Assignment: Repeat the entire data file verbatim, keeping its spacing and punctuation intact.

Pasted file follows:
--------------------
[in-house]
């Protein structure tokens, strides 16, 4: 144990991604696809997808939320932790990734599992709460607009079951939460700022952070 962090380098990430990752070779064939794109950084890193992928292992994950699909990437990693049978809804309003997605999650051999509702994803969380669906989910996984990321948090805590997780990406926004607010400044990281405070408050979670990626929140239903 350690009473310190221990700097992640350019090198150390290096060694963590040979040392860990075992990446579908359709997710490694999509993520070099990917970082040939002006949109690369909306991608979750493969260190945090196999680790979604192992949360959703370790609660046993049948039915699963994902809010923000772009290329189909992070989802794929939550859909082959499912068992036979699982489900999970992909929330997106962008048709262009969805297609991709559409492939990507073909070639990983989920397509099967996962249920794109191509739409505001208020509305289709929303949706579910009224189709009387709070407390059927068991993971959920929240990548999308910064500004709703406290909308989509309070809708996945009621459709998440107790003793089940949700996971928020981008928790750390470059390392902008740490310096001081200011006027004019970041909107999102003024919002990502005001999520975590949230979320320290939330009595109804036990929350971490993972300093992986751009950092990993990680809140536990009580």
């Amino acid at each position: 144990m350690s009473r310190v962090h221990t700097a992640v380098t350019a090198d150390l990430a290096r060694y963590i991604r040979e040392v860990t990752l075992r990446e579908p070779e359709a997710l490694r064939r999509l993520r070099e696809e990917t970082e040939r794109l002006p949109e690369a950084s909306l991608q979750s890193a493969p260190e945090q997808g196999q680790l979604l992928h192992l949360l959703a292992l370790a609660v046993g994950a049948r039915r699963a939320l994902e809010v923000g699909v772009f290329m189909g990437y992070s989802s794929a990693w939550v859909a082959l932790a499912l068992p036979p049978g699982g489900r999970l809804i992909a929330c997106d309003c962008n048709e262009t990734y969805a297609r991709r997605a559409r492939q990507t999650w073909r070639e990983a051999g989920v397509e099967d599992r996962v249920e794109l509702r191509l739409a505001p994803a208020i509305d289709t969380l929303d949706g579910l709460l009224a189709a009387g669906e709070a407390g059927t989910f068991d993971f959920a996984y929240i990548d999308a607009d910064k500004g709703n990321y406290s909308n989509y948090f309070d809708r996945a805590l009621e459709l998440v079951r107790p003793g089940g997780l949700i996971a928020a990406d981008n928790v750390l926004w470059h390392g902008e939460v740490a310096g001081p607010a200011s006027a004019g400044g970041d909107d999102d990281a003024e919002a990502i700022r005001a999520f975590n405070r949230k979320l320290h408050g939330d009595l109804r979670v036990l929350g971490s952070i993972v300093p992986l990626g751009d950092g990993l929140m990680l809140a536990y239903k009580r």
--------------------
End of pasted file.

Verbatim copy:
[in-house]
């Protein structure tokens, strides 16, 4: 144990991604696809997808939320932790990734599992709460607009079951939460700022952070 962090380098990430990752070779064939794109950084890193992928292992994950699909990437990693049978809804309003997605999650051999509702994803969380669906989910996984990321948090805590997780990406926004607010400044990281405070408050979670990626929140239903 350690009473310190221990700097992640350019090198150390290096060694963590040979040392860990075992990446579908359709997710490694999509993520070099990917970082040939002006949109690369909306991608979750493969260190945090196999680790979604192992949360959703370790609660046993049948039915699963994902809010923000772009290329189909992070989802794929939550859909082959499912068992036979699982489900999970992909929330997106962008048709262009969805297609991709559409492939990507073909070639990983989920397509099967996962249920794109191509739409505001208020509305289709929303949706579910009224189709009387709070407390059927068991993971959920929240990548999308910064500004709703406290909308989509309070809708996945009621459709998440107790003793089940949700996971928020981008928790750390470059390392902008740490310096001081200011006027004019970041909107999102003024919002990502005001999520975590949230979320320290939330009595109804036990929350971490993972300093992986751009950092990993990680809140536990009580």
């Amino acid at each position: 144990m350690s009473r310190v962090h221990t700097a992640v380098t350019a090198d150390l990430a290096r060694y963590i991604r040979e040392v860990t990752l075992r990446e579908p070779e359709a997710l490694r064939r999509l993520r070099e696809e990917t970082e040939r794109l002006p949109e690369a950084s909306l991608q979750s890193a493969p260190e945090q997808g196999q680790l979604l992928h192992l949360l959703a292992l370790a609660v046993g994950a049948r039915r699963a939320l994902e809010v923000g699909v772009f290329m189909g990437y992070s989802s794929a990693w939550v859909a082959l932790a499912l068992p036979p049978g699982g489900r999970l809804i992909a929330c997106d309003c962008n048709e262009t990734y969805a297609r991709r997605a559409r492939q990507t999650w073909r070639e990983a051999g989920v397509e099967d599992r996962v249920e794109l509702r191509l739409a505001p994803a208020i509305d289709t969380l929303d949706g579910l709460l009224a189709a009387g669906e709070a407390g059927t989910f068991d993971f959920a996984y929240i990548d999308a607009d910064k500004g709703n990321y406290s909308n989509y948090f309070d809708r996945a805590l009621e459709l998440v079951r107790p003793g089940g997780l949700i996971a928020a990406d981008n928790v750390l926004w470059h390392g902008e939460v740490a310096g001081p607010a200011s006027a004019g400044g970041d909107d999102d990281a003024e919002a990502i700022r005001a999520f975590n405070r949230k979320l320290h408050g939330d009595l109804r979670v036990l929350g971490s952070i993972v300093p992986l990626g751009d950092g990993l929140m990680l809140a536990y239903k009580r």